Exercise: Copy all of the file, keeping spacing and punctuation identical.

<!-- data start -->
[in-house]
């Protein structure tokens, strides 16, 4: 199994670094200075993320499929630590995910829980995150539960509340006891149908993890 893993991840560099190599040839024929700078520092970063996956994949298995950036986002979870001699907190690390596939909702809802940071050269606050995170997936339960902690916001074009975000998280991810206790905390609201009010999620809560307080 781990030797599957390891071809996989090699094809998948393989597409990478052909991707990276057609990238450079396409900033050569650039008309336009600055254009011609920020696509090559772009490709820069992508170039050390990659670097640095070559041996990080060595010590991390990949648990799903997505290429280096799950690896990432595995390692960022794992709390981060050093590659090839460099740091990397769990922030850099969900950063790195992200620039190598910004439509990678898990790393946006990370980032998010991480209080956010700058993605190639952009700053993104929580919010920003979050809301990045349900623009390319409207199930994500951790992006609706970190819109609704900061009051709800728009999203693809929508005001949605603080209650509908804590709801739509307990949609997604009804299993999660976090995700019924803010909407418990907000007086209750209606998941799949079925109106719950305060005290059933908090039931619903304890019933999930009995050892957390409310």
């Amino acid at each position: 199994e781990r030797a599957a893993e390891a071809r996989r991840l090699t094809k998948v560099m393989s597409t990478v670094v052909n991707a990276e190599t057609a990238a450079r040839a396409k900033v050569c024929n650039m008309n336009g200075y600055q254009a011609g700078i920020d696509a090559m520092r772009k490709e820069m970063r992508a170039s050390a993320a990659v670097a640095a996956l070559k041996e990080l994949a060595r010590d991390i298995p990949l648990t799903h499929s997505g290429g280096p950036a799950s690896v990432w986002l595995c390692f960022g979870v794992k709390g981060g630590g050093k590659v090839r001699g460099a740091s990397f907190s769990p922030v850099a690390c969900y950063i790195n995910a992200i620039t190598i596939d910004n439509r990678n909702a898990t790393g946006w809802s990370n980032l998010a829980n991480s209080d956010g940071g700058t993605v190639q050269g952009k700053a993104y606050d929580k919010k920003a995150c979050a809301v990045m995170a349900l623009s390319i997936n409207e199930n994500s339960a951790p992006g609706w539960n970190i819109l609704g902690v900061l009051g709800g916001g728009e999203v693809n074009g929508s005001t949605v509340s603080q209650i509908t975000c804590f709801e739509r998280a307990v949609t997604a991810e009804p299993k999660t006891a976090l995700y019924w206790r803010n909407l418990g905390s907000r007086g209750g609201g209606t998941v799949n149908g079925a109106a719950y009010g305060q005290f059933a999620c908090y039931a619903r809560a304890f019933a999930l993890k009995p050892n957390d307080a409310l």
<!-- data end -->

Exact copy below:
[in-house]
């Protein structure tokens, strides 16, 4: 199994670094200075993320499929630590995910829980995150539960509340006891149908993890 893993991840560099190599040839024929700078520092970063996956994949298995950036986002979870001699907190690390596939909702809802940071050269606050995170997936339960902690916001074009975000998280991810206790905390609201009010999620809560307080 781990030797599957390891071809996989090699094809998948393989597409990478052909991707990276057609990238450079396409900033050569650039008309336009600055254009011609920020696509090559772009490709820069992508170039050390990659670097640095070559041996990080060595010590991390990949648990799903997505290429280096799950690896990432595995390692960022794992709390981060050093590659090839460099740091990397769990922030850099969900950063790195992200620039190598910004439509990678898990790393946006990370980032998010991480209080956010700058993605190639952009700053993104929580919010920003979050809301990045349900623009390319409207199930994500951790992006609706970190819109609704900061009051709800728009999203693809929508005001949605603080209650509908804590709801739509307990949609997604009804299993999660976090995700019924803010909407418990907000007086209750209606998941799949079925109106719950305060005290059933908090039931619903304890019933999930009995050892957390409310």
């Amino acid at each position: 199994e781990r030797a599957a893993e390891a071809r996989r991840l090699t094809k998948v560099m393989s597409t990478v670094v052909n991707a990276e190599t057609a990238a450079r040839a396409k900033v050569c024929n650039m008309n336009g200075y600055q254009a011609g700078i920020d696509a090559m520092r772009k490709e820069m970063r992508a170039s050390a993320a990659v670097a640095a996956l070559k041996e990080l994949a060595r010590d991390i298995p990949l648990t799903h499929s997505g290429g280096p950036a799950s690896v990432w986002l595995c390692f960022g979870v794992k709390g981060g630590g050093k590659v090839r001699g460099a740091s990397f907190s769990p922030v850099a690390c969900y950063i790195n995910a992200i620039t190598i596939d910004n439509r990678n909702a898990t790393g946006w809802s990370n980032l998010a829980n991480s209080d956010g940071g700058t993605v190639q050269g952009k700053a993104y606050d929580k919010k920003a995150c979050a809301v990045m995170a349900l623009s390319i997936n409207e199930n994500s339960a951790p992006g609706w539960n970190i819109l609704g902690v900061l009051g709800g916001g728009e999203v693809n074009g929508s005001t949605v509340s603080q209650i509908t975000c804590f709801e739509r998280a307990v949609t997604a991810e009804p299993k999660t006891a976090l995700y019924w206790r803010n909407l418990g905390s907000r007086g209750g609201g209606t998941v799949n149908g079925a109106a719950y009010g305060q005290f059933a999620c908090y039931a619903r809560a304890f019933a999930l993890k009995p050892n957390d307080a409310l």